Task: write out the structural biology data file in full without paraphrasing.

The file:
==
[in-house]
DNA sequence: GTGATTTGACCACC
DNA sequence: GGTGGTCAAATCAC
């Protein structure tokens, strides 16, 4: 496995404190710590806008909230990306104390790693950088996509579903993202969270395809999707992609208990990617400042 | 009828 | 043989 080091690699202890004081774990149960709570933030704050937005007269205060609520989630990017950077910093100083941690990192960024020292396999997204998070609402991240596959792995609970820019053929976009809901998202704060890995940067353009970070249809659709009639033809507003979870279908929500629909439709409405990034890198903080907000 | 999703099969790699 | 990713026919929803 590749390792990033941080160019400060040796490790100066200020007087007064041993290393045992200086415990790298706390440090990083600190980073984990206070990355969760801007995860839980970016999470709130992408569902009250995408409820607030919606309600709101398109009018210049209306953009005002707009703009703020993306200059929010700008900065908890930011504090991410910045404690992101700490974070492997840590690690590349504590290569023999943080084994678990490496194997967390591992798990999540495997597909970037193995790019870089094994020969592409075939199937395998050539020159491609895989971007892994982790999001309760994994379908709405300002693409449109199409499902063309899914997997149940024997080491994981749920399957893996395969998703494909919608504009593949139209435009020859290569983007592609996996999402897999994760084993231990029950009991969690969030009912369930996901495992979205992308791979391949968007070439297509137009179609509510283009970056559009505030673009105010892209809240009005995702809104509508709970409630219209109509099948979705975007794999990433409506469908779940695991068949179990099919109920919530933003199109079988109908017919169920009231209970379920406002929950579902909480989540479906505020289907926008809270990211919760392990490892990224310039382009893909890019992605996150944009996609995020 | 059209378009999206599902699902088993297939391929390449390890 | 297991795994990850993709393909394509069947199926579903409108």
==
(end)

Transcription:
[in-house]
DNA sequence: GTGATTTGACCACC
DNA sequence: GGTGGTCAAATCAC
């Protein structure tokens, strides 16, 4: 496995404190710590806008909230990306104390790693950088996509579903993202969270395809999707992609208990990617400042 | 009828 | 043989 080091690699202890004081774990149960709570933030704050937005007269205060609520989630990017950077910093100083941690990192960024020292396999997204998070609402991240596959792995609970820019053929976009809901998202704060890995940067353009970070249809659709009639033809507003979870279908929500629909439709409405990034890198903080907000 | 999703099969790699 | 990713026919929803 590749390792990033941080160019400060040796490790100066200020007087007064041993290393045992200086415990790298706390440090990083600190980073984990206070990355969760801007995860839980970016999470709130992408569902009250995408409820607030919606309600709101398109009018210049209306953009005002707009703009703020993306200059929010700008900065908890930011504090991410910045404690992101700490974070492997840590690690590349504590290569023999943080084994678990490496194997967390591992798990999540495997597909970037193995790019870089094994020969592409075939199937395998050539020159491609895989971007892994982790999001309760994994379908709405300002693409449109199409499902063309899914997997149940024997080491994981749920399957893996395969998703494909919608504009593949139209435009020859290569983007592609996996999402897999994760084993231990029950009991969690969030009912369930996901495992979205992308791979391949968007070439297509137009179609509510283009970056559009505030673009105010892209809240009005995702809104509508709970409630219209109509099948979705975007794999990433409506469908779940695991068949179990099919109920919530933003199109079988109908017919169920009231209970379920406002929950579902909480989540479906505020289907926008809270990211919760392990490892990224310039382009893909890019992605996150944009996609995020 | 059209378009999206599902699902088993297939391929390449390890 | 297991795994990850993709393909394509069947199926579903409108």